» Learn more: Which hotel elite status should you pursue this year?
Earning elite status
Both Hyatt and Hilton allow you to earn elite status by staying a certain number of nights or by earning a certain number of points each year. Hilton also offers a third method: your number of stays.
However, there’s another way for Hilton members to receive Diamond — Hilton’s highest status — without setting foot inside a Hilton hotel. This is because of the Hilton Honors American Express Aspire Card, which grants cardmembers complimentary Diamond elite status as long as they hold the card. You can also get Hilton’s mid-level Gold status by having either The Platinum Card® from American Express or The Business Platinum Card® from American Express. Enrollment required. Terms apply.
Hyatt, unfortunately, doesn’t have such an option, although its own co-branded credit card offers Discoverist — Hyatt’s lowest status — status to cardholders.
Elite status benefits
Both Hyatt and Hilton offer some decent benefits to their cardholders. Depending on your level, you can receive late check-out, free breakfast, room upgrades, complimentary premium Wi-Fi and more.
The main difference between these two programs comes down to implementation. Hilton will give you free breakfast starting at Gold, its mid-tier level, while Hyatt only does so for its top-tier Globalists.
However, Hilton will provide complimentary breakfast to a maximum of two registered guests per hotel room, while Hyatt will extend this to two adults and two children. It’s also important to note that Hilton has replaced this breakfast benefit in the U.S. with a food and beverage credit until the end of 2021.
Hyatt hotels also come with a guarantee: you will be upgraded to a better room upon check-in as long as it’s available. Hilton, meanwhile, states that you may be upgraded, but it’s up to the discretion of each property.
Top-tier Hyatt members also receive free parking on award nights and waived resort fees on both paid and award stays. Hilton members of any level receive waived resort fees on award stays, but not paid stays.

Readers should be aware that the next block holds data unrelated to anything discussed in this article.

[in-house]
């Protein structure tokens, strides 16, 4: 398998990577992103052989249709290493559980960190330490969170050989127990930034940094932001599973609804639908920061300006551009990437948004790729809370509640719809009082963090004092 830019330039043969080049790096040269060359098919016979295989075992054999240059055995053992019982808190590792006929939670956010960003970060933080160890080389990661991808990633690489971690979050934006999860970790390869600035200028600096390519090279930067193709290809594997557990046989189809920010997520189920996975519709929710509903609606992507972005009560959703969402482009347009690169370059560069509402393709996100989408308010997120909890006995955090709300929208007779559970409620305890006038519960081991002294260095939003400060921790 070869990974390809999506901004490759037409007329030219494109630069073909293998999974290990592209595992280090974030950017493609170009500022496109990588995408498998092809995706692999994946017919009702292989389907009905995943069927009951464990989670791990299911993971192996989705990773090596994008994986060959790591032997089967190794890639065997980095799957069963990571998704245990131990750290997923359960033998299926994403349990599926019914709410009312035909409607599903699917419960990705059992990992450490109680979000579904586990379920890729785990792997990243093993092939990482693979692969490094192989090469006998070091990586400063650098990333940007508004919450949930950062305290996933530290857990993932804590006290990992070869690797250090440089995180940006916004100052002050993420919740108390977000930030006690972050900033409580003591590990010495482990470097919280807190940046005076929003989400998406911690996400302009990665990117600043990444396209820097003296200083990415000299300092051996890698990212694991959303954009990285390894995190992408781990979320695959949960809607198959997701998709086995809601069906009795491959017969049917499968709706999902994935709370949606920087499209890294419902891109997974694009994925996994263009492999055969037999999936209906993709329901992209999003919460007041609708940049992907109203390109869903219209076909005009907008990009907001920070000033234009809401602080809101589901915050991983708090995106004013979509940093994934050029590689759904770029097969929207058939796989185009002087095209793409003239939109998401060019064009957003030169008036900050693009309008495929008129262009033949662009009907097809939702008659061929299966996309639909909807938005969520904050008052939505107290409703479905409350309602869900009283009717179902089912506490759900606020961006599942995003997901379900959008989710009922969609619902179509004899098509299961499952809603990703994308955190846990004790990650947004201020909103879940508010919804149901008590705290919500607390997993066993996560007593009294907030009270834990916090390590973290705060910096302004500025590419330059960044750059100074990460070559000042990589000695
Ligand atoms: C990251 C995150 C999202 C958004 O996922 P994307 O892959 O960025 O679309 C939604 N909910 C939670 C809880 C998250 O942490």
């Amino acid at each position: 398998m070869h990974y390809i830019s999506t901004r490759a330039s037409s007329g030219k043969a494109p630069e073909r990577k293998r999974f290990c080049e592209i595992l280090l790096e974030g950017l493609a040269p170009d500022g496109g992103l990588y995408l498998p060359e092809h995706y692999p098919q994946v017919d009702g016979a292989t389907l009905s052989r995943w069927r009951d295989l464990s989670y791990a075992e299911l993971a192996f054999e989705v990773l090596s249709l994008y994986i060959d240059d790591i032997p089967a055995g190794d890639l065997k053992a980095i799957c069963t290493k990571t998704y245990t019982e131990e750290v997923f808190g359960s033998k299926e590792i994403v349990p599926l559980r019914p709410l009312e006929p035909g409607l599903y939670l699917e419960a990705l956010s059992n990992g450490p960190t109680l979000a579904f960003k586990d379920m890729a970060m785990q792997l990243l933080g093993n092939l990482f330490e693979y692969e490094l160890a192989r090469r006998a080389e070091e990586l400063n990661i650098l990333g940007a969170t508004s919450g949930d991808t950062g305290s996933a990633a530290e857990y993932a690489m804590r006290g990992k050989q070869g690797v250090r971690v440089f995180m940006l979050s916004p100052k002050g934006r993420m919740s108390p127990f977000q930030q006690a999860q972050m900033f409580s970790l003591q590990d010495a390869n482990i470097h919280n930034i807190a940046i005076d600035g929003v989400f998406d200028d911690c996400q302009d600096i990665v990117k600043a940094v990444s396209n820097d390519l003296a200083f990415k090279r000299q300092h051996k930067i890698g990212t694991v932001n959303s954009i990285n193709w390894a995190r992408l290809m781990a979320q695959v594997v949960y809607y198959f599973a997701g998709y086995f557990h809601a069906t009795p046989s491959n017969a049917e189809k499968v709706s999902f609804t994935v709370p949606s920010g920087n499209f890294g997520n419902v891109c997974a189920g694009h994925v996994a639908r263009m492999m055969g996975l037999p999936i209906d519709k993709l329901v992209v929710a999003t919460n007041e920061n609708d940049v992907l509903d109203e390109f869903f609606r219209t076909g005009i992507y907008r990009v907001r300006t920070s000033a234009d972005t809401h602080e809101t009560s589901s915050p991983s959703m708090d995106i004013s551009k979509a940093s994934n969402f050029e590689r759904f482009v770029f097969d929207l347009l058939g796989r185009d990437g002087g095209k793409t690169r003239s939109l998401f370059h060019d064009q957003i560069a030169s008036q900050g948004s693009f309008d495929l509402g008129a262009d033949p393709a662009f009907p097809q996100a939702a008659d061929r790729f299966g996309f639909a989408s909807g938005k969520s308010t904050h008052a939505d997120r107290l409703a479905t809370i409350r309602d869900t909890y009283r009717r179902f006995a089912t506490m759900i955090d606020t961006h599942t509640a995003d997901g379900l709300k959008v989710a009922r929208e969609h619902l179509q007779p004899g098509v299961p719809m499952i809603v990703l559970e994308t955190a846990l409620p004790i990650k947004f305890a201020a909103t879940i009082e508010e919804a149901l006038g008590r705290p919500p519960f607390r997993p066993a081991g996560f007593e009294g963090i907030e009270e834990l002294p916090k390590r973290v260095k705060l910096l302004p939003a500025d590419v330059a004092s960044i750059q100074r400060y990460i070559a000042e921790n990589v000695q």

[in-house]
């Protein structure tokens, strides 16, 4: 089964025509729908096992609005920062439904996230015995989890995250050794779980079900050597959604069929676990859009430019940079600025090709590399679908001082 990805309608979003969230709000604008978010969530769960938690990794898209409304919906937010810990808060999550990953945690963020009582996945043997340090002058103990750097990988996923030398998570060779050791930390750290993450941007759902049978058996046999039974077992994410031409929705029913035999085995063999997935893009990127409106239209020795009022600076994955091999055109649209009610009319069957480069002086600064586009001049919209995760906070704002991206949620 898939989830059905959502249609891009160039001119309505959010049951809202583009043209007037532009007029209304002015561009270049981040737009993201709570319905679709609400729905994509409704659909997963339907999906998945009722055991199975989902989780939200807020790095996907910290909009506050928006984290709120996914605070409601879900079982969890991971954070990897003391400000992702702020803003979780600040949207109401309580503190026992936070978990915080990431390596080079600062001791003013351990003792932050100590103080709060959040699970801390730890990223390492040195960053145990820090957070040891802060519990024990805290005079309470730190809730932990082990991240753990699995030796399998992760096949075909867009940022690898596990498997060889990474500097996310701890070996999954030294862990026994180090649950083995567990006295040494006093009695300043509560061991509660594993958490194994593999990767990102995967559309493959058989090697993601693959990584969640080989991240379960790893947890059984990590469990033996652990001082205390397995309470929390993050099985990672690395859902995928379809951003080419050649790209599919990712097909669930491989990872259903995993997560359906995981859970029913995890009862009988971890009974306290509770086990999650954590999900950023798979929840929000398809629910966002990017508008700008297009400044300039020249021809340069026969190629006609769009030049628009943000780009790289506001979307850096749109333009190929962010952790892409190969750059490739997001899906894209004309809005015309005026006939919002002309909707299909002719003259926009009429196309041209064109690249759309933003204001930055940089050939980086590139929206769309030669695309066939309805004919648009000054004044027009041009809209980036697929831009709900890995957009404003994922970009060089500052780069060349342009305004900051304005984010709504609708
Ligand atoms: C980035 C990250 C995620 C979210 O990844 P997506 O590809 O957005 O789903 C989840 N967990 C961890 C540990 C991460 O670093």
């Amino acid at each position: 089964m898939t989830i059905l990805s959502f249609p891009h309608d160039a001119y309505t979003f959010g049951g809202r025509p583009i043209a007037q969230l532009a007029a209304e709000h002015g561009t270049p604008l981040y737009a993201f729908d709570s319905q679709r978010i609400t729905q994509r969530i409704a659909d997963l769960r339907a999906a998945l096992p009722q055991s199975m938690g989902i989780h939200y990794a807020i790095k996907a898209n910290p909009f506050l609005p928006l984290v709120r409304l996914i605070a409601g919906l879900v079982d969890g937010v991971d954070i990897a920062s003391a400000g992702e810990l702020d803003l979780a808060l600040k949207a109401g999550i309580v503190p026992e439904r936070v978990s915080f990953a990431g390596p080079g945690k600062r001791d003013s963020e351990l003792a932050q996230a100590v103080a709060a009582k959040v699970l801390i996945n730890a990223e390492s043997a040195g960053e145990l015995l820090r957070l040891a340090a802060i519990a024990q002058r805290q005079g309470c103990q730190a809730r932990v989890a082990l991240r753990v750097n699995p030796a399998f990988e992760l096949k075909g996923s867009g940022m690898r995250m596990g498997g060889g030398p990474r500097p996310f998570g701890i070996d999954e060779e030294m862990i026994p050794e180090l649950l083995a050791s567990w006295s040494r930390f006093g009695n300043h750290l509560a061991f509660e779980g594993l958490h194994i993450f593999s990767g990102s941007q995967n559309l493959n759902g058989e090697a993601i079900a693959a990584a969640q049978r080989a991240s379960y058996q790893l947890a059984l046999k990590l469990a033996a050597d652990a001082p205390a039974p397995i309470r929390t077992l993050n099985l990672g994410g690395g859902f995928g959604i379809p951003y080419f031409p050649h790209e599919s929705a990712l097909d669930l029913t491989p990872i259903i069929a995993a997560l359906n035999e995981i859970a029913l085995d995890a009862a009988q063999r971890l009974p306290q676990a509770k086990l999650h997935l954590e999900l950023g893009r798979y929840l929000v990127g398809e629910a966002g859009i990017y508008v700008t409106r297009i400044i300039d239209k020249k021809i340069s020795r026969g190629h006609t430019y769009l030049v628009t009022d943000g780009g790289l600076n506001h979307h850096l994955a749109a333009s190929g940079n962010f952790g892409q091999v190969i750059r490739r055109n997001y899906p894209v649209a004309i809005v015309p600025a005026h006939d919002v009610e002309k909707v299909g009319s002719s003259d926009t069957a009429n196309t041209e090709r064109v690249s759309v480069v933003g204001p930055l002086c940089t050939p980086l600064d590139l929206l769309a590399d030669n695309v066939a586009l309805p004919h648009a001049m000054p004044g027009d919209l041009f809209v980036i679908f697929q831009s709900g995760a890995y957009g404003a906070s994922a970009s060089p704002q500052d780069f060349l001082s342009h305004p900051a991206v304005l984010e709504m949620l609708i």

» Learn more: The best hotel elite status programs
The bottom line
Though Hilton edges Hyatt from most factors, the honest answer is that it depends on you, where you're located and what your priorities are for hotel loyalty.
If you don’t travel often but want to be treated as a top-tier elite, grabbing the Hilton Honors American Express Aspire Card and sticking with Hilton could be a better option.
The same is true if you’re heading out of major cities and into more rural locations. With over 6,500 properties from which to choose, you’re bound to find a Hilton hotel no matter where you’re going.
If you travel enough to earn high-end status with Hyatt, the benefits you’ll receive as a Globalist outweigh Hilton’s, especially for families. Free parking on award stays, waived resort fees and breakfast for four are all compelling perks that can save you a lot of money. You can also earn plenty of Hyatt points as a Ink Business Preferred® Credit Card holder, which can make earning award stays simple.
All information about the Hilton Honors American Express Aspire Card has been collected independently by NerdWallet. The Hilton Honors American Express Aspire Card is no longer available through NerdWallet.
How to maximize your rewards
You want a travel credit card that prioritizes what’s important to you. Here are our picks for the best travel credit cards of 2021, including those best for:
Flexibility, point transfers and a large bonus: Chase Sapphire Preferred® Card
No annual fee: Bank of America® Travel Rewards credit card
Flat-rate travel rewards: Capital One Venture Rewards Credit Card
Bonus travel rewards and high-end perks: Chase Sapphire Reserve®
Luxury perks: The Platinum Card® from American Express
Business travelers: Ink Business Preferred® Credit Card